On June 3, Michael Douglas stated in an interview published in The Guardian that his advanced throat cancer, now in a two-year remission, was caused by HPV, a sexually transmitted infection (STI).
Interviewer’s paraphrase: "The throat cancer, I assume, was first seeded during those wild middle years, when he drank like a fish and smoked like the devil. Looking back, knowing what he knows now, does he feel he overloaded his system?"
Michael Douglas: "No," he says. "No. Because, without wanting to get too specific, this particular cancer is caused by HPV [human papillomavirus], which actually comes about from cunnilingus."
His spokesman later refuted that statement, stating that Douglas was only stating that oral sex is one the many causes of throat cancer.
Regardless of what actually caused his throat cancer, Michael Douglas is raising awareness of the most common STI, human papillomavirus, or HPV. Since his statement wasn’t anywhere nearly as educational or well-expressed as Angelina Jolie’s op-ed about breast cancer, I will explain what you need to know about HPV.
HPV can affect the genitals, mouth, and throat of both males and females who are sexually active. It can develop into genital warts and cancer (genital or mouth/throat). You can get it by vaginal, anal, and oral sex or even just genital contact.
HPV is so common that nearly all sexually active males and females get it at some point in their lives, though 90% of HPV infections go away within two years without causing any symptoms or health problems. According to the Center for Disease Control, approximately 79 million Americans are currently infected by the virus with about 14 million newly infected people each year.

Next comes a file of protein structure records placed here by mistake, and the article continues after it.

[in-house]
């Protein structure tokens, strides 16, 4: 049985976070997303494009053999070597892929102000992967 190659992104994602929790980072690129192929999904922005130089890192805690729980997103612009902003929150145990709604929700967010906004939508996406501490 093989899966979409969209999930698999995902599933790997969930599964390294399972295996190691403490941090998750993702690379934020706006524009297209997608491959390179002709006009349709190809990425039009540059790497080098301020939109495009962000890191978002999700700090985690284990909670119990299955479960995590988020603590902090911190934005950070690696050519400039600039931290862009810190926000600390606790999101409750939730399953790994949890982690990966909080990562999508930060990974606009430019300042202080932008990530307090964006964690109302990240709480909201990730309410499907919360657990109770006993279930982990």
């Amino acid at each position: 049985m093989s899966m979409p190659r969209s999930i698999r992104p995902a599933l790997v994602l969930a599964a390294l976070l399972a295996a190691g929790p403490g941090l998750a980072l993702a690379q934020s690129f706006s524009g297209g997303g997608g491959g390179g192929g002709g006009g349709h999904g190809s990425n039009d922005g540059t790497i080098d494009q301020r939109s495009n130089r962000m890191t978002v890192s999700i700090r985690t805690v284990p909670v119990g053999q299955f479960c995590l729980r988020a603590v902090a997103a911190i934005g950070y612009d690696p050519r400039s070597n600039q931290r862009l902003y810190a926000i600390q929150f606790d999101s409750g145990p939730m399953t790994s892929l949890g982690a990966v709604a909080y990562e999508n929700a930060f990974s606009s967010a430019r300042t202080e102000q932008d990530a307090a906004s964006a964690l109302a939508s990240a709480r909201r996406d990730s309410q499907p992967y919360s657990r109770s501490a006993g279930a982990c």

As for HPV outcomes, here is the breakdown of the number of cancers caused by HPV each year in the U.S. in increasing occurrence:
- 500 vaginal cancers
- 600 penile cancers
- 1,500 anal cancers in men
- 1,700 oropharyngeal (mouth/throat) cancers in women*
- 2,100 vulvar cancers
- 2,800 anal cancers in women
- 6,700 oropharyngeal (mouth/throat) cancers in men*
- 12,000 women with cervical cancer
- 360,000 persons get genital warts
*Note: Other factors, notably tobacco and alcohol use, may also play a role with HPV to cause these cancers. This is where The Guardian interview made a good point about Michael Douglas’ abuse of alcohol, cigarettes, and other drugs.
How can you prevent an HVP infection and thus genital warts and cancer?
Funny enough, in his new film Behind the Candelabra released two weeks ago, Michael Douglas’ character Liberace is romantically involved with Matt Damon’s character. I hope they used condoms in the right way for every sexual encounter.